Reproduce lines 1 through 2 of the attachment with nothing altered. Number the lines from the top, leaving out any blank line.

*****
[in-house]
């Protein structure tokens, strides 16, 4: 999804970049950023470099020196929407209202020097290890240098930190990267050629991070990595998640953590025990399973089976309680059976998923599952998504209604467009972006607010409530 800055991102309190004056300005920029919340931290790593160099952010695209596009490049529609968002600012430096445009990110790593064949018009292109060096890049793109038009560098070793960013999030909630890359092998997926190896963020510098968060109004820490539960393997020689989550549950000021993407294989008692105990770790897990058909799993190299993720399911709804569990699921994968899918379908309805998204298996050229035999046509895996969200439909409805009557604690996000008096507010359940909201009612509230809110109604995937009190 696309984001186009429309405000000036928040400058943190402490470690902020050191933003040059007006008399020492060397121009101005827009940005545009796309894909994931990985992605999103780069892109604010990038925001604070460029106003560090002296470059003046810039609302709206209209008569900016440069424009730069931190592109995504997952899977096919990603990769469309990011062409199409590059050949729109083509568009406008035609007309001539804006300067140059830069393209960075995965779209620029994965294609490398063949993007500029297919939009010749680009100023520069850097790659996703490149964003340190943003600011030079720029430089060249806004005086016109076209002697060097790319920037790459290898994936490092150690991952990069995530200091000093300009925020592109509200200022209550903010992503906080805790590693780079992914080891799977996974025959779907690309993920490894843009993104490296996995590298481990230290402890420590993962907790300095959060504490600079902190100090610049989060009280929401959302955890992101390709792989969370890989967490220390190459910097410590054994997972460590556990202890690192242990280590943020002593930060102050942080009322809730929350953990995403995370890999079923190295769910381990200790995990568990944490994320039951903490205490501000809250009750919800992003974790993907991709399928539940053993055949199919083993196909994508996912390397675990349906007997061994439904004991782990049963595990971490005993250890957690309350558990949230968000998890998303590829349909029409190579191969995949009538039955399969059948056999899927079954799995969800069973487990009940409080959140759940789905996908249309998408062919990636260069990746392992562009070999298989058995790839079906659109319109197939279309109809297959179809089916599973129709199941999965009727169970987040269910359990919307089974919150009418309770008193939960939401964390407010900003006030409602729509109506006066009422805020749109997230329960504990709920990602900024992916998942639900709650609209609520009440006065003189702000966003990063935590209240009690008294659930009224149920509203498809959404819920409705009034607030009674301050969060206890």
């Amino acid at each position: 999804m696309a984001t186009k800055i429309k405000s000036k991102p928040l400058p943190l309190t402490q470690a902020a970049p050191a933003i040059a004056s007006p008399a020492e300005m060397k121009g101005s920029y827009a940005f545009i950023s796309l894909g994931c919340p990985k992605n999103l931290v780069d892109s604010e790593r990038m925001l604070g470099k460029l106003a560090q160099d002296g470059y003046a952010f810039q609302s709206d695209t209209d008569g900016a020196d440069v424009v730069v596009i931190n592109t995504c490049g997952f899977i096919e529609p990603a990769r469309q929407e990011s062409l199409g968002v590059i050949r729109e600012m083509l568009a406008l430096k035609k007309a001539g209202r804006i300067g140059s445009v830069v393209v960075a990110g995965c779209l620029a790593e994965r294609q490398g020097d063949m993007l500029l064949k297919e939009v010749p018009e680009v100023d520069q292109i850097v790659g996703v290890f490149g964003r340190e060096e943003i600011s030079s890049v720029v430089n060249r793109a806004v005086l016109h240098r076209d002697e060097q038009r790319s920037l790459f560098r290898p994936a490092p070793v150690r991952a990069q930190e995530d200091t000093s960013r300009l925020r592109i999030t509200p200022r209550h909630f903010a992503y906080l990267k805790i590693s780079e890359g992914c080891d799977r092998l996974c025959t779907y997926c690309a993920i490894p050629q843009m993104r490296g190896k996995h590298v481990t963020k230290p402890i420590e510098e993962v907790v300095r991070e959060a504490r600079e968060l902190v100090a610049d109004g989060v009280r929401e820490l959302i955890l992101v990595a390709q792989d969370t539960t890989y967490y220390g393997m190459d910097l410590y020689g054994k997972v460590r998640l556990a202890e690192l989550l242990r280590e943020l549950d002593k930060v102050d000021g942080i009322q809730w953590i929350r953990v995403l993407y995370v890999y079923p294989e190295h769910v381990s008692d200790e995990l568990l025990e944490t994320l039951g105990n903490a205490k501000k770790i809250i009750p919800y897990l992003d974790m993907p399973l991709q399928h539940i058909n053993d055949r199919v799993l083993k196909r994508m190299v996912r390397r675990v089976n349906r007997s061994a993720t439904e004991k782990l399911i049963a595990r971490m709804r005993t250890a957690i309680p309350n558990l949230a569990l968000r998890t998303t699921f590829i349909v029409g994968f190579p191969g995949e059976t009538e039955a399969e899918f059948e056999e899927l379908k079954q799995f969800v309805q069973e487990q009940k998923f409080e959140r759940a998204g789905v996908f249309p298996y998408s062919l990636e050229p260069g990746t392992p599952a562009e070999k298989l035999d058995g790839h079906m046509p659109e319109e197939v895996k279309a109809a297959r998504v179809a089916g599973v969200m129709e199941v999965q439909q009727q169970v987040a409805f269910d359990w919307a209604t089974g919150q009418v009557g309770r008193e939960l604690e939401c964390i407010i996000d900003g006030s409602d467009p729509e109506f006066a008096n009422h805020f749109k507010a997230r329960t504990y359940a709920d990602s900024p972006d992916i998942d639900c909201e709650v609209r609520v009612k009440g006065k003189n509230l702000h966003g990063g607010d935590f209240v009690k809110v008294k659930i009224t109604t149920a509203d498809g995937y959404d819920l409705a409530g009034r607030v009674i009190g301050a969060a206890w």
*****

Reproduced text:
[in-house]
């Protein structure tokens, strides 16, 4: 999804970049950023470099020196929407209202020097290890240098930190990267050629991070990595998640953590025990399973089976309680059976998923599952998504209604467009972006607010409530 800055991102309190004056300005920029919340931290790593160099952010695209596009490049529609968002600012430096445009990110790593064949018009292109060096890049793109038009560098070793960013999030909630890359092998997926190896963020510098968060109004820490539960393997020689989550549950000021993407294989008692105990770790897990058909799993190299993720399911709804569990699921994968899918379908309805998204298996050229035999046509895996969200439909409805009557604690996000008096507010359940909201009612509230809110109604995937009190 696309984001186009429309405000000036928040400058943190402490470690902020050191933003040059007006008399020492060397121009101005827009940005545009796309894909994931990985992605999103780069892109604010990038925001604070460029106003560090002296470059003046810039609302709206209209008569900016440069424009730069931190592109995504997952899977096919990603990769469309990011062409199409590059050949729109083509568009406008035609007309001539804006300067140059830069393209960075995965779209620029994965294609490398063949993007500029297919939009010749680009100023520069850097790659996703490149964003340190943003600011030079720029430089060249806004005086016109076209002697060097790319920037790459290898994936490092150690991952990069995530200091000093300009925020592109509200200022209550903010992503906080805790590693780079992914080891799977996974025959779907690309993920490894843009993104490296996995590298481990230290402890420590993962907790300095959060504490600079902190100090610049989060009280929401959302955890992101390709792989969370890989967490220390190459910097410590054994997972460590556990202890690192242990280590943020002593930060102050942080009322809730929350953990995403995370890999079923190295769910381990200790995990568990944490994320039951903490205490501000809250009750919800992003974790993907991709399928539940053993055949199919083993196909994508996912390397675990349906007997061994439904004991782990049963595990971490005993250890957690309350558990949230968000998890998303590829349909029409190579191969995949009538039955399969059948056999899927079954799995969800069973487990009940409080959140759940789905996908249309998408062919990636260069990746392992562009070999298989058995790839079906659109319109197939279309109809297959179809089916599973129709199941999965009727169970987040269910359990919307089974919150009418309770008193939960939401964390407010900003006030409602729509109506006066009422805020749109997230329960504990709920990602900024992916998942639900709650609209609520009440006065003189702000966003990063935590209240009690008294659930009224149920509203498809959404819920409705009034607030009674301050969060206890």